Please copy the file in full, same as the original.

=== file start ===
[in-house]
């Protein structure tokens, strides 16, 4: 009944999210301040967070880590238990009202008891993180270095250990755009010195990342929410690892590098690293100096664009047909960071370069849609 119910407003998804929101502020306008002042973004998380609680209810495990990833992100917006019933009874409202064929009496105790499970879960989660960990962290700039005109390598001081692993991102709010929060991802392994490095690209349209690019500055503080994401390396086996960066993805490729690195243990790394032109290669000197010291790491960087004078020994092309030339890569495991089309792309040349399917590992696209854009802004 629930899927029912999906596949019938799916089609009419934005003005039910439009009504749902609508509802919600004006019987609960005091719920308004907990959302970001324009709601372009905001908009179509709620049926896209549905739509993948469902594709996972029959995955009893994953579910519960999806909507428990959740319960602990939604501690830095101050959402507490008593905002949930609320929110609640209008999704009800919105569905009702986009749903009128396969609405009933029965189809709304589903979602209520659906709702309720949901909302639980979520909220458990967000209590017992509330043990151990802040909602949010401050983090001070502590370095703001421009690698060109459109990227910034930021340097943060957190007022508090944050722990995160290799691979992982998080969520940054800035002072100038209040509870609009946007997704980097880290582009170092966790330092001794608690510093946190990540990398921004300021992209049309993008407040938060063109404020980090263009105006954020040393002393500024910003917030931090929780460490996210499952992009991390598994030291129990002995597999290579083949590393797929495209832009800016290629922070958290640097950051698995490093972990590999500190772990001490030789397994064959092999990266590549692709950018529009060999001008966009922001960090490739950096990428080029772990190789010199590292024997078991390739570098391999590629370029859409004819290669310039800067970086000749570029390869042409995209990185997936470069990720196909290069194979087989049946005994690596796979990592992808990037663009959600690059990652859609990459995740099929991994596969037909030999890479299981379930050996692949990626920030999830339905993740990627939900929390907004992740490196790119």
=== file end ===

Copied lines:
[in-house]
């Protein structure tokens, strides 16, 4: 009944999210301040967070880590238990009202008891993180270095250990755009010195990342929410690892590098690293100096664009047909960071370069849609 119910407003998804929101502020306008002042973004998380609680209810495990990833992100917006019933009874409202064929009496105790499970879960989660960990962290700039005109390598001081692993991102709010929060991802392994490095690209349209690019500055503080994401390396086996960066993805490729690195243990790394032109290669000197010291790491960087004078020994092309030339890569495991089309792309040349399917590992696209854009802004 629930899927029912999906596949019938799916089609009419934005003005039910439009009504749902609508509802919600004006019987609960005091719920308004907990959302970001324009709601372009905001908009179509709620049926896209549905739509993948469902594709996972029959995955009893994953579910519960999806909507428990959740319960602990939604501690830095101050959402507490008593905002949930609320929110609640209008999704009800919105569905009702986009749903009128396969609405009933029965189809709304589903979602209520659906709702309720949901909302639980979520909220458990967000209590017992509330043990151990802040909602949010401050983090001070502590370095703001421009690698060109459109990227910034930021340097943060957190007022508090944050722990995160290799691979992982998080969520940054800035002072100038209040509870609009946007997704980097880290582009170092966790330092001794608690510093946190990540990398921004300021992209049309993008407040938060063109404020980090263009105006954020040393002393500024910003917030931090929780460490996210499952992009991390598994030291129990002995597999290579083949590393797929495209832009800016290629922070958290640097950051698995490093972990590999500190772990001490030789397994064959092999990266590549692709950018529009060999001008966009922001960090490739950096990428080029772990190789010199590292024997078991390739570098391999590629370029859409004819290669310039800067970086000749570029390869042409995209990185997936470069990720196909290069194979087989049946005994690596796979990592992808990037663009959600690059990652859609990459995740099929991994596969037909030999890479299981379930050996692949990626920030999830339905993740990627939900929390907004992740490196790119």